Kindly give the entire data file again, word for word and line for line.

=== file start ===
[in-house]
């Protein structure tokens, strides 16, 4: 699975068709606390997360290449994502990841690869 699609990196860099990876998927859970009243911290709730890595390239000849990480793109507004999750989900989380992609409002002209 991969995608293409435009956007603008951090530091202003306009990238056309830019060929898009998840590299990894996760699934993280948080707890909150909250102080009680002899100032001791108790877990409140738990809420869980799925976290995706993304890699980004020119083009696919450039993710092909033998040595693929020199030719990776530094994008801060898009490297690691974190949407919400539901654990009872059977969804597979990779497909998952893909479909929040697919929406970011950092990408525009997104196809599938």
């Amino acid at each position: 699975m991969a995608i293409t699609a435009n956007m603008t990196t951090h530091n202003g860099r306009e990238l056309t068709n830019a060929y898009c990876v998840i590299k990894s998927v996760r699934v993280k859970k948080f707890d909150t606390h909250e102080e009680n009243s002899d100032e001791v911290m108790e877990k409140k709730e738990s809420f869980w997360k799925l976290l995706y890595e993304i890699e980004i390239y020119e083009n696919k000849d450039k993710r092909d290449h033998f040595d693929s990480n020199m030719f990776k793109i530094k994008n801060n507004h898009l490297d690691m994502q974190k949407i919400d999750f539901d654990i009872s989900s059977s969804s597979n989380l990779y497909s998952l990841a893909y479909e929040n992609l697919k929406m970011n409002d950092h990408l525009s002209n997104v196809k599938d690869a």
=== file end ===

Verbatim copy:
[in-house]
């Protein structure tokens, strides 16, 4: 699975068709606390997360290449994502990841690869 699609990196860099990876998927859970009243911290709730890595390239000849990480793109507004999750989900989380992609409002002209 991969995608293409435009956007603008951090530091202003306009990238056309830019060929898009998840590299990894996760699934993280948080707890909150909250102080009680002899100032001791108790877990409140738990809420869980799925976290995706993304890699980004020119083009696919450039993710092909033998040595693929020199030719990776530094994008801060898009490297690691974190949407919400539901654990009872059977969804597979990779497909998952893909479909929040697919929406970011950092990408525009997104196809599938």
């Amino acid at each position: 699975m991969a995608i293409t699609a435009n956007m603008t990196t951090h530091n202003g860099r306009e990238l056309t068709n830019a060929y898009c990876v998840i590299k990894s998927v996760r699934v993280k859970k948080f707890d909150t606390h909250e102080e009680n009243s002899d100032e001791v911290m108790e877990k409140k709730e738990s809420f869980w997360k799925l976290l995706y890595e993304i890699e980004i390239y020119e083009n696919k000849d450039k993710r092909d290449h033998f040595d693929s990480n020199m030719f990776k793109i530094k994008n801060n507004h898009l490297d690691m994502q974190k949407i919400d999750f539901d654990i009872s989900s059977s969804s597979n989380l990779y497909s998952l990841a893909y479909e929040n992609l697919k929406m970011n409002d950092h990408l525009s002209n997104v196809k599938d690869a």